One of the other things that we did while we were in Michigan was something that my Mom and sister had been planning for a little over a year. It was a very difficult decision to make, moving my older sister’s grave of almost 28 years, but it’s always been very important to my Mom that she be able to rest next to her when the time comes and there were growing concerns about that not being possible, so they made all of the arrangements and that’s how we spent one of our days while we were there.

Obviously it was a very emotional day. I didn’t really know what to expect and it didn’t really even hit me until we were there in the moment … well, actually I suppose it started the night before because Mom had asked me to write something for the occasion and of course, it ended up getting put off until the last minute! 🙂 I don’t really have a lot of firm memories of Lisa – most of what I do “remember” is stuff that is perceived from photos and things that Mom and Dad have told me. Nonetheless, what started out being incredibly difficult to write – almost like I might imagine a eulogy would feel – ended up wrapping up quite nicely around 2:00am the night before, and even though it was probably one of the hardest things I’d ever had to read the next morning, I like to think that she would’ve appreciated the effort…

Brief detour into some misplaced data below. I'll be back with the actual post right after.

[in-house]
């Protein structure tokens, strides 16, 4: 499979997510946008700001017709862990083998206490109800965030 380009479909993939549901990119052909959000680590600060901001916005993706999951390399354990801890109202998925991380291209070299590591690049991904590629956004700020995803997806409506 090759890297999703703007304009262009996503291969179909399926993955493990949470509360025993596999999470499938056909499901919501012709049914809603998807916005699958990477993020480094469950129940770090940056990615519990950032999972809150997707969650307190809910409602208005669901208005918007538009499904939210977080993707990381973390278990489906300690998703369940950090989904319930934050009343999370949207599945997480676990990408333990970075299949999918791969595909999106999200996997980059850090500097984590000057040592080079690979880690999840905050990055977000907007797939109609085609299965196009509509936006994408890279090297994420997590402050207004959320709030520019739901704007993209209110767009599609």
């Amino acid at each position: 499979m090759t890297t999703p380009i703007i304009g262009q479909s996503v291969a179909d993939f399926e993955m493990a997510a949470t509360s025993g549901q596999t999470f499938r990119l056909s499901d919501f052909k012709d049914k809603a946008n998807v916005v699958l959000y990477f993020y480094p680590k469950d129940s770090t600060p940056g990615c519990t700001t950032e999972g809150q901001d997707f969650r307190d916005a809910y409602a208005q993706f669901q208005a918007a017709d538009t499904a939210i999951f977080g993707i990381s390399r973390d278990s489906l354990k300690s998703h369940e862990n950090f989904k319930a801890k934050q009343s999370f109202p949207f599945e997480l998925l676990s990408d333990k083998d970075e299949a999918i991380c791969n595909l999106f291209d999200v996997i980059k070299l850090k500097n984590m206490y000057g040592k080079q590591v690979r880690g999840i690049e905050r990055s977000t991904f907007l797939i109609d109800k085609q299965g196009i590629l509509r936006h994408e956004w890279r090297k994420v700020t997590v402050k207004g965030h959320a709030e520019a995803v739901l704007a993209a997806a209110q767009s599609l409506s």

A month later now, Mom tells me that the grass has already grown in over the new grave, the stone is all cleaned up, and that everything is starting to look really nice. It makes me happy to know that now she can ride her bike over to the cemetary from her house to visit whenever she wants, whereas before she probably was only able once or twice a year when it was in a different town. They say that funerals are more for the living than they are for the dead, and I think I might suggest that cemetaries are the same way. Anything to help her grieve, and also remember, though, was well worth the effort.

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